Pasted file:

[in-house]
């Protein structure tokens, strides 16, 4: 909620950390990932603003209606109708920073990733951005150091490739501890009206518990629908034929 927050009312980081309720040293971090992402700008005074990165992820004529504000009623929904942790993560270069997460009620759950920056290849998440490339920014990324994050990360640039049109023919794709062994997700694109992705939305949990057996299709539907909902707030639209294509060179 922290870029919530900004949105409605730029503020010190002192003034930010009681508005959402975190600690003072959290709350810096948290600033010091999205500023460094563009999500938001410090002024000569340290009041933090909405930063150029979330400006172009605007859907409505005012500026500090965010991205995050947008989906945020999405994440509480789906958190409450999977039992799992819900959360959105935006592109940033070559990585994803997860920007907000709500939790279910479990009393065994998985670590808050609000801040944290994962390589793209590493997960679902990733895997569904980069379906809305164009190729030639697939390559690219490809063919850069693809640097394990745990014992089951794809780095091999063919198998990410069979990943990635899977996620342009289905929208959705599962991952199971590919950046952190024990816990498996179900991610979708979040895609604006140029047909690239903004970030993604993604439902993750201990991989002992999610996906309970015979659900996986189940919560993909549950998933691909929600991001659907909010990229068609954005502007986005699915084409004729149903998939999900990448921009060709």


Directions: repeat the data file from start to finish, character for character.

[in-house]
């Protein structure tokens, strides 16, 4: 909620950390990932603003209606109708920073990733951005150091490739501890009206518990629908034929 927050009312980081309720040293971090992402700008005074990165992820004529504000009623929904942790993560270069997460009620759950920056290849998440490339920014990324994050990360640039049109023919794709062994997700694109992705939305949990057996299709539907909902707030639209294509060179 922290870029919530900004949105409605730029503020010190002192003034930010009681508005959402975190600690003072959290709350810096948290600033010091999205500023460094563009999500938001410090002024000569340290009041933090909405930063150029979330400006172009605007859907409505005012500026500090965010991205995050947008989906945020999405994440509480789906958190409450999977039992799992819900959360959105935006592109940033070559990585994803997860920007907000709500939790279910479990009393065994998985670590808050609000801040944290994962390589793209590493997960679902990733895997569904980069379906809305164009190729030639697939390559690219490809063919850069693809640097394990745990014992089951794809780095091999063919198998990410069979990943990635899977996620342009289905929208959705599962991952199971590919950046952190024990816990498996179900991610979708979040895609604006140029047909690239903004970030993604993604439902993750201990991989002992999610996906309970015979659900996986189940919560993909549950998933691909929600991001659907909010990229068609954005502007986005699915084409004729149903998939999900990448921009060709």